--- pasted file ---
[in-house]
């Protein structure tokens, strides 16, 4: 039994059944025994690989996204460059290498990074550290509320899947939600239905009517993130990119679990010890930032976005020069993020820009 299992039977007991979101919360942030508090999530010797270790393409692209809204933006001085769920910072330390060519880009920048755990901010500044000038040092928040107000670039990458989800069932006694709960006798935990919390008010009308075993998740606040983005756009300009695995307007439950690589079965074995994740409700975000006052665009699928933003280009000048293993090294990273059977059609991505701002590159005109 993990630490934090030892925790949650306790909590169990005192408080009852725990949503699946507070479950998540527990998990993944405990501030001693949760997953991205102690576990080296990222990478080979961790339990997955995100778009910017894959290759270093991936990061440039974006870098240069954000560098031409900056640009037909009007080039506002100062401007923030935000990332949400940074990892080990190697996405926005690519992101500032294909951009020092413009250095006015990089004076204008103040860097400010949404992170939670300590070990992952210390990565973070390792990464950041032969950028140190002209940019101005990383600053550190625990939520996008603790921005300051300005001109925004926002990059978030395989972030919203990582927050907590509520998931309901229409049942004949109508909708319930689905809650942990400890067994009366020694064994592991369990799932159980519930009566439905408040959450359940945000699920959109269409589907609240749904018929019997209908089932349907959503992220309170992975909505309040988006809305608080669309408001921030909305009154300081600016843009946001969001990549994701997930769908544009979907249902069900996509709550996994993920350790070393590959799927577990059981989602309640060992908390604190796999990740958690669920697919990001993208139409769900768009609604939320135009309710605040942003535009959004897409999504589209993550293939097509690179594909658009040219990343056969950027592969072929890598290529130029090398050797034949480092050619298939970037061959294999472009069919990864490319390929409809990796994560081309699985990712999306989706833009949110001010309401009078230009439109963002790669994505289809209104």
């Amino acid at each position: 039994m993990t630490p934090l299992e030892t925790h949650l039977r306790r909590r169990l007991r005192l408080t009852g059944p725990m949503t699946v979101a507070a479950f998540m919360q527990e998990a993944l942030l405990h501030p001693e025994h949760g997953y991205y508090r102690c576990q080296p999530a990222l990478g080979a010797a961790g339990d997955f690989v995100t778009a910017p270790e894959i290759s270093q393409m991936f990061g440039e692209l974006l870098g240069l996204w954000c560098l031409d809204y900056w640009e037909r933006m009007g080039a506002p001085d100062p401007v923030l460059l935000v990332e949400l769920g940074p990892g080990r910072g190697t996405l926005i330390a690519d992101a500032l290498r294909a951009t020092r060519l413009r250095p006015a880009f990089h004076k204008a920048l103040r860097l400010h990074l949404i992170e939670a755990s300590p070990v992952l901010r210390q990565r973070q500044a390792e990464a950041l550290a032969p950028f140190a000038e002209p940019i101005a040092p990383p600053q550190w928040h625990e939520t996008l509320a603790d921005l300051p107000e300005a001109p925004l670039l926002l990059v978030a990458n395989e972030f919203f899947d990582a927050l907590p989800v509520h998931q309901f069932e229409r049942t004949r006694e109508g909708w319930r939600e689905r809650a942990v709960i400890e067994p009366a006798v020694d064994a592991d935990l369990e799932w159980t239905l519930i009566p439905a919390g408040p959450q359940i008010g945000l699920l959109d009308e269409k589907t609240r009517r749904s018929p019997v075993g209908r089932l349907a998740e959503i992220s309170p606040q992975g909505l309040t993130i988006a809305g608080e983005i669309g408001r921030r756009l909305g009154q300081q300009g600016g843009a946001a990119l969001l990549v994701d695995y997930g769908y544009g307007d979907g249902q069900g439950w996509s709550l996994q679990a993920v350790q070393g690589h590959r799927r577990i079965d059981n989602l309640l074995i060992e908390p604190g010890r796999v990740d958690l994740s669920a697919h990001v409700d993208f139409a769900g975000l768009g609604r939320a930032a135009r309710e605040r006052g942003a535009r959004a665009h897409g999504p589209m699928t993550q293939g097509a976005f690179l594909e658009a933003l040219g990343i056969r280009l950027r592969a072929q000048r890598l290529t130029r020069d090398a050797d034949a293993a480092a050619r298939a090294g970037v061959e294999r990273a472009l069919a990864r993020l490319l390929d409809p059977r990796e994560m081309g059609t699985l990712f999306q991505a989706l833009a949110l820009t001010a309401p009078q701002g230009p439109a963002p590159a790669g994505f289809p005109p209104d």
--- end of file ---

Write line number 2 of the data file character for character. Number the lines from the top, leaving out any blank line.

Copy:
């Protein structure tokens, strides 16, 4: 039994059944025994690989996204460059290498990074550290509320899947939600239905009517993130990119679990010890930032976005020069993020820009 299992039977007991979101919360942030508090999530010797270790393409692209809204933006001085769920910072330390060519880009920048755990901010500044000038040092928040107000670039990458989800069932006694709960006798935990919390008010009308075993998740606040983005756009300009695995307007439950690589079965074995994740409700975000006052665009699928933003280009000048293993090294990273059977059609991505701002590159005109 993990630490934090030892925790949650306790909590169990005192408080009852725990949503699946507070479950998540527990998990993944405990501030001693949760997953991205102690576990080296990222990478080979961790339990997955995100778009910017894959290759270093991936990061440039974006870098240069954000560098031409900056640009037909009007080039506002100062401007923030935000990332949400940074990892080990190697996405926005690519992101500032294909951009020092413009250095006015990089004076204008103040860097400010949404992170939670300590070990992952210390990565973070390792990464950041032969950028140190002209940019101005990383600053550190625990939520996008603790921005300051300005001109925004926002990059978030395989972030919203990582927050907590509520998931309901229409049942004949109508909708319930689905809650942990400890067994009366020694064994592991369990799932159980519930009566439905408040959450359940945000699920959109269409589907609240749904018929019997209908089932349907959503992220309170992975909505309040988006809305608080669309408001921030909305009154300081600016843009946001969001990549994701997930769908544009979907249902069900996509709550996994993920350790070393590959799927577990059981989602309640060992908390604190796999990740958690669920697919990001993208139409769900768009609604939320135009309710605040942003535009959004897409999504589209993550293939097509690179594909658009040219990343056969950027592969072929890598290529130029090398050797034949480092050619298939970037061959294999472009069919990864490319390929409809990796994560081309699985990712999306989706833009949110001010309401009078230009439109963002790669994505289809209104």